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Nick Bonino going to Predators for reported four-year, $16.4 million deal

2017 NHL Stanley Cup Final - Game Six

NASHVILLE, TN - JUNE 11: Nick Bonino #13 of the Pittsburgh Penguins celebrates with the Stanley Cup trophy after they defeated the Nashville Predators 2-0 in Game Six of the 2017 NHL Stanley Cup Final at the Bridgestone Arena on June 11, 2017 in Nashville, Tennessee. (Photo by Justin K. Aller/Getty Images)

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After winning back-to-back Stanley Cups with the Pittsburgh Penguins it appears as if veteran center Nick Bonino is moving on and will be signing with the team he just helped beat in this year’s Final.

According to TSN’s Darren Dreger, Bonino has signed with the Nashville Predators on Saturday on a four-year contract that will pay him $4.1 million per season.

That addition could also indicate that Nashville will not be getting veteran center Mike Fisher back (he was contemplating retirement) while it would almost certainly give Bonino an expanded role from the one he had in Pittsburgh the past two seasons where he was the team’s third-line center.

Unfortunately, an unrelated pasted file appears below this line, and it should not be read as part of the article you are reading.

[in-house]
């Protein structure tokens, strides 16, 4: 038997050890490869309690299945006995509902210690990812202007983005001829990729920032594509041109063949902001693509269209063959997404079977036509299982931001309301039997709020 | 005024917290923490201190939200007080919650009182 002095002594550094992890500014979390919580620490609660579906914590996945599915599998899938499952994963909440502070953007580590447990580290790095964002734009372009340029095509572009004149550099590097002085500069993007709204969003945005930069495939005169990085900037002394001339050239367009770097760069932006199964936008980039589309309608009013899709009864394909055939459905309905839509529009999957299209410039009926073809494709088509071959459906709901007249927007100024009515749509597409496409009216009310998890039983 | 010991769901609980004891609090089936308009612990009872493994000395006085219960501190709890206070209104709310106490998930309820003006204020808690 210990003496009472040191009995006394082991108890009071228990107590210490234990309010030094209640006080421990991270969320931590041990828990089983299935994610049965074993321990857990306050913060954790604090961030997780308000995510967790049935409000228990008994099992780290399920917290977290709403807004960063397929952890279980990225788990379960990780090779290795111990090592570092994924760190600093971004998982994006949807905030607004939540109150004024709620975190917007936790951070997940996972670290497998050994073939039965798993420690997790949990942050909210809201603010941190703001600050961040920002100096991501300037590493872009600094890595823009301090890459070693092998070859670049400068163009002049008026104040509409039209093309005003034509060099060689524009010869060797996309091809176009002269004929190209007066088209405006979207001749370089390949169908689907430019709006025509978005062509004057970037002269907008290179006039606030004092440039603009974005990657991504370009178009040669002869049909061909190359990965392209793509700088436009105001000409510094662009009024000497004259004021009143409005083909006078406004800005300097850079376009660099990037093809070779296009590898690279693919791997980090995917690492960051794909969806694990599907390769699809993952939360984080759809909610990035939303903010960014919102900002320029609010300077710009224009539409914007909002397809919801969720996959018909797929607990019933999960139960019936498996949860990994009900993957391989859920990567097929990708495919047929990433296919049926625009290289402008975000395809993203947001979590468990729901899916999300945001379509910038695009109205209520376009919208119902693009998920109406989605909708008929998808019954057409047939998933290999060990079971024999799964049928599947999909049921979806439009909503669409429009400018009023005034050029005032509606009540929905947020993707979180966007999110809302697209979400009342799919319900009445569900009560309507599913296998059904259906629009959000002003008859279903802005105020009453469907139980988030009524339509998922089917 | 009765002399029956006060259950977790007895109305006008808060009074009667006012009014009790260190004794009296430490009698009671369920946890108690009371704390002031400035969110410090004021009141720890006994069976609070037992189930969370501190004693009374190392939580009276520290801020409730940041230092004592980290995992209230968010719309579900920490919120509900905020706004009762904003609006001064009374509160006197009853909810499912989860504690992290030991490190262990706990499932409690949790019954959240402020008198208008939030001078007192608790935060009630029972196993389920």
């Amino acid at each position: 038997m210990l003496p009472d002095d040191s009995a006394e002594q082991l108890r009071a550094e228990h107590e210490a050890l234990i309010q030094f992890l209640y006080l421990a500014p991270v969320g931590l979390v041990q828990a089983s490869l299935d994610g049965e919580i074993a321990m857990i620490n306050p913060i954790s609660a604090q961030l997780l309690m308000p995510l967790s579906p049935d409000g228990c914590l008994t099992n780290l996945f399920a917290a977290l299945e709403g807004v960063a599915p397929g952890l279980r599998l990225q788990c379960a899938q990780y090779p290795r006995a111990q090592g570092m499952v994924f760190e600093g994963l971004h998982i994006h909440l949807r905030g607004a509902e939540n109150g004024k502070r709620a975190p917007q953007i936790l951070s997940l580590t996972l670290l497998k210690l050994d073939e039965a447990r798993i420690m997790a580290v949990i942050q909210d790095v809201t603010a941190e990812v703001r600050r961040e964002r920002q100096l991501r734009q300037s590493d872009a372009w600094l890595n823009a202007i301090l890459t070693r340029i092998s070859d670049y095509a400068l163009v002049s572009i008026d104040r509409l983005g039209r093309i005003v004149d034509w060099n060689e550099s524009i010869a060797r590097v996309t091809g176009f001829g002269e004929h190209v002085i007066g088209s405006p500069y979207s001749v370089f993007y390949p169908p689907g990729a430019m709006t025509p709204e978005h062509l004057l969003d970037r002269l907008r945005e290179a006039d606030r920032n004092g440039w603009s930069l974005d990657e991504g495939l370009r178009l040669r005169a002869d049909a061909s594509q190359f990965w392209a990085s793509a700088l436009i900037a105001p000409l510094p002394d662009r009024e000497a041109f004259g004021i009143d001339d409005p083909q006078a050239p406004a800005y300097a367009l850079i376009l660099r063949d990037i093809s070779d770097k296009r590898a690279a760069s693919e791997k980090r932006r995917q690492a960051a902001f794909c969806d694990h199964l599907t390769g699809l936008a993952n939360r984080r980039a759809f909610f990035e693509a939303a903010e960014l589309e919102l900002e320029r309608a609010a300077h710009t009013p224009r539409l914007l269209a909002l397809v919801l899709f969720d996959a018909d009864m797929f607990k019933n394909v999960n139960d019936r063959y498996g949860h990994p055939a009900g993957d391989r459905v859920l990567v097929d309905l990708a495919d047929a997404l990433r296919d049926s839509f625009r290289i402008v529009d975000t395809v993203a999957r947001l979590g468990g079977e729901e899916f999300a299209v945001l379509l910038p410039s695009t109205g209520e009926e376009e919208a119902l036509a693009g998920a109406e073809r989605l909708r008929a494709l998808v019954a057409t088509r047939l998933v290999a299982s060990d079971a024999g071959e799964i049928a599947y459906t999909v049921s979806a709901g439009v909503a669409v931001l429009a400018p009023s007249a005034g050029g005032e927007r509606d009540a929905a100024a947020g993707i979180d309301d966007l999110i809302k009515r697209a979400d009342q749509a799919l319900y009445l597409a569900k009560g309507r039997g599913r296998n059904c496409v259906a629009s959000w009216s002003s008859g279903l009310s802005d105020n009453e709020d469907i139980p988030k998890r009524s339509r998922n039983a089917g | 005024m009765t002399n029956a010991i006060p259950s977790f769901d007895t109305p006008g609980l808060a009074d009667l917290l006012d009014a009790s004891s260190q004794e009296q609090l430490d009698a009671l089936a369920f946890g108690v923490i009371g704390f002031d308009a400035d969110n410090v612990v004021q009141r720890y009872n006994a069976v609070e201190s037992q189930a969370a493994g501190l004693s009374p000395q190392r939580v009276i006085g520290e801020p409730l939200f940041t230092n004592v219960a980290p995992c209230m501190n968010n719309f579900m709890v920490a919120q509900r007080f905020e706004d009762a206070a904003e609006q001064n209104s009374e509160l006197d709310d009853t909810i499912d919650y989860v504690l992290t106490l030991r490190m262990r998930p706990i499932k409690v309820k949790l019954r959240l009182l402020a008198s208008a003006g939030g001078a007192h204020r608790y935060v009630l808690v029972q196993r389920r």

During the later stages of the 2015-16 season and through their Stanley Cup run that year that third line, which also consisted of Phil Kessel and Carl Hagelin, was arguably Pittsburgh’s best and one of the driving forces behind their championship. It never seemed to produce the same magic this year but Bonino still had his moments, especially during the stretch run of the regular season where he scored the bulk of his 18 goals.

This summer was probably the perfect time for Bonino to hit the unrestricted free agent market.

Not only is it a thin crop of top-line players, especially at center, but he also has a lot of the intangible factors working in his favor, including the fact he is a two-time Cup winner and has scored some huge goals in big moments (the “clutch” factor).

One thing that is going to be a pretty big adjustment for him is that he is probably going to be expected to carry a bit more of the offensive workload in Nashville where it is looking like he would be the No. 2 center behind Ryan Johansen. In Pittsburgh, he had the luxury of playing on the third-line behind two of the best offensive players in the world. He could focus more on the defensive side of the game and being more of a complementary player on a cheap contract where any offense he provided was a bonus. Now, with a bigger price tag and what should be a bigger role expectations are going to be a lot higher.